World Poetry Day is recognized every year on March 21. This is the day in which UNESCO recognises the moving spirit of poetry and its transformative effect on culture. To honor World Poetry Day, take some time to read and explore writers from around the globe and bring their works into the classroom.
Durante degli Alighieri, simply called Dante, was a major Italian poet of the Late Middle Ages. His Divine Comedy is widely considered the greatest literary work composed in the Italian language and a masterpiece of world literature. “The Art of Imitation” invites students to craft verse-narratives that mimic the character, plot, and stylistic devices of Dante, as well as Chaucer.
Alastair Reid was a Scottish poet and a scholar of South American literature. Author Naorni Shihab Nye, in “Globos = Balloons“, shares the power of translating poems using a piece from Reid.
India’s Rabindranath Tagore authored a timeless poem, “The man had no useful
work.” “Classic Connections: Aiding Literary Comprehension through Varied Liberal Arts Alliances” explores using that poem as the inspiration for dramatic interpretation.
Rose Macaulay was an English novelist and writer. “Mimesis: Grammar and the Echoing Voice” uses an example by Rose Macaulay to show how she selected her words, as all the adjectives work hard in her description.
Henrik Ibsen was a Norwegian playwright, theatre director, and poet. This article from English Journal used a work from Ibsen to investigate students’ attitudes about
Elizabeth Barrett Browning was one of the most prominent English poets of the Victorian era, popular in Britain and the United States during her lifetime. This lesson plan from ReadWriteThink.org invites students into “Finding Poetry in Prose: Reading and Writing Love Poems“.
What are your plans for celebrating World Poetry Day?
Each year the month of April is set aside as National Poetry Month, the largest literary celebration in the world! It’s a time when millions of readers mark poetry’s important place in our culture and our lives. NCTE is proud to be a supporter of National Poetry Month.
There are six main aims for National Poetry Month. Here they are, along with associated NCTE and ReadWriteThink.org resources.
- Highlight the extraordinary legacy and ongoing achievement of American poets.
Middle school students can explore how our senses provide powerful tools for literary analysis and comprehension with the ReadWriteThink.org lesson “Color of Silence: Sensory Imagery in Pat Mora’s Poem ‘Echoes’“. The lesson is an extension of activities included in the NCTE book Living Voices: Multicultural Poetry in the Middle School Classroom.
- Encourage the reading of poems.
NCTE established its Award for Excellence in Poetry for Children in 1977 to honor a living American poet for his or her aggregate work for children ages 3–13. Another Jar of Tiny Stars collects poems by winners of this award.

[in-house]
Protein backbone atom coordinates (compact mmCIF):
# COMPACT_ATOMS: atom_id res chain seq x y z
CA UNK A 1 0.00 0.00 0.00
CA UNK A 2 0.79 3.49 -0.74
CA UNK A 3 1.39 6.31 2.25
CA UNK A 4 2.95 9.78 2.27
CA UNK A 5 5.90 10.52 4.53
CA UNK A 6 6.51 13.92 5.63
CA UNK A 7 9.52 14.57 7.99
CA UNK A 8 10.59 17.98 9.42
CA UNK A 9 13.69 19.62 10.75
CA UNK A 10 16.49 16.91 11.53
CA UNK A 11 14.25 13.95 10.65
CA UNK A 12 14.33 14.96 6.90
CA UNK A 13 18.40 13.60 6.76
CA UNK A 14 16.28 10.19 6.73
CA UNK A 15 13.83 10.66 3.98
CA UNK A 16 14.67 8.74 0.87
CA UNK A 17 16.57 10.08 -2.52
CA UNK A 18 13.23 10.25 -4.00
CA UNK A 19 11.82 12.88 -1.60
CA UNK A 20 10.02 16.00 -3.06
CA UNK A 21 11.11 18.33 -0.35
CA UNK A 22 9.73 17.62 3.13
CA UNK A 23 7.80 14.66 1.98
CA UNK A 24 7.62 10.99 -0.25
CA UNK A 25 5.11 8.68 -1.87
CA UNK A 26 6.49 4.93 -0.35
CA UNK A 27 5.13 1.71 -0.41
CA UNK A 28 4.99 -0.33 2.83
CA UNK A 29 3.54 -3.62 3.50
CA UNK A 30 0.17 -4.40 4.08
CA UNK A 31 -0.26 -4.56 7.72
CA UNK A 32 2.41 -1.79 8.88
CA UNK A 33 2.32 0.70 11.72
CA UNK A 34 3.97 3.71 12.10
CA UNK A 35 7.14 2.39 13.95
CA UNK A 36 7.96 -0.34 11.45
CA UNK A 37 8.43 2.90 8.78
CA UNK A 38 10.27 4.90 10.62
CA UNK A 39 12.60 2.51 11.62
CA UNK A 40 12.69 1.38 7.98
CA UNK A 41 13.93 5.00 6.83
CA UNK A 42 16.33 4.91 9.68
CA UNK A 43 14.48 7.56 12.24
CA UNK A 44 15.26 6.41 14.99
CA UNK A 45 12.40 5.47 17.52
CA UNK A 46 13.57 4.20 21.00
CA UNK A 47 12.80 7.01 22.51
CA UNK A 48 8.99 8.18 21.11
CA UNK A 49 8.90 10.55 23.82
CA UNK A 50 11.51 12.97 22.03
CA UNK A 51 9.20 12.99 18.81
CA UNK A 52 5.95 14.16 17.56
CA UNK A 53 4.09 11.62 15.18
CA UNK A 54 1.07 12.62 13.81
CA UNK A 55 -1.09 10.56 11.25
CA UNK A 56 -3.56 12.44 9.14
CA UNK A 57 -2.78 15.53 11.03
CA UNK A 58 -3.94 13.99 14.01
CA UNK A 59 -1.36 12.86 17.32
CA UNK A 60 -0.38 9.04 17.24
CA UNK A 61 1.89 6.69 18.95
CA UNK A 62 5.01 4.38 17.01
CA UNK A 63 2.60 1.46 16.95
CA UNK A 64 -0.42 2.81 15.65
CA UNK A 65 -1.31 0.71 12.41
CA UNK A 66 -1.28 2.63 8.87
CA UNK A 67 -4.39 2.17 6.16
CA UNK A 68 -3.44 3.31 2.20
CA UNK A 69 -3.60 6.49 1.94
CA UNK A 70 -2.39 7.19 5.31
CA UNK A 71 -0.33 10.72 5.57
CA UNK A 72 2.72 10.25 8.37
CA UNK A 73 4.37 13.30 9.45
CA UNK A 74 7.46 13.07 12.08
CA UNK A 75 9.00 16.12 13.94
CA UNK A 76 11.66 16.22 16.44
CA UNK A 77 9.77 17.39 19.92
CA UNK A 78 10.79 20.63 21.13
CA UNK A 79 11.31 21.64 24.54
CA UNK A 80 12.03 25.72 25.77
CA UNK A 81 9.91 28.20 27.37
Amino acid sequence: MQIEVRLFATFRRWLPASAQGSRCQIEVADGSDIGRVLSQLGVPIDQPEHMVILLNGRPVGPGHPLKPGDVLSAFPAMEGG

- Assist teachers in bringing poetry into their classrooms.
In Getting the Knack, authors Stephen Dunning and William Stafford offer 20 exercises covering different types or phases of poetry writing. The authors’ humor and nonacademic style will appeal to experienced and novice poets of all ages. Read the chapter on “Found & Headline Poems“. See similar lesson plans from ReadWriteThink.org.
- Increase the attention paid to poetry by national and local media.
360 Degrees of Text: Using Poetry to Teach Close Reading and Powerful Writing describes an approach to teaching critical literacy that has students investigate texts through a full spectrum of learning modalities, harnessing the excitement of performance, imitation, creative writing, and argument/debate activities to become more powerful thinkers, readers, and writers. View the sample chapter online to read more about poetry as a means into academic writing. Learn more with these ReadWriteThink.org poetry lesson plans from the author.
- Encourage increased publication and distribution of poetry books.
NCTE Notable Poetry Books list 16 outstanding poetry collections to offer children and teens—not just this month, but throughout the year and across the curriculum. Use these books, and create connections with books from previous Notable Lists (2015, 2014, 2013, 2012, 2011) to create even more poetry joy!
- Encourage support for poets and poetry.
View videos and learn about the winners of the NCTE Poetry Award through the NCTE Poets Spotlight Series.
Looking for more fun to celebrate poetry? Check out NCTE’s Poetry Tournament idea: create a basketball tournament-pairing chart using poetry and determine a final winner by reading the poems. Locate 64 poems and pair them off, just like basketball teams. Read two poems each day and let the students vote on the “winner.” Keep going until you have a final four and the final winner!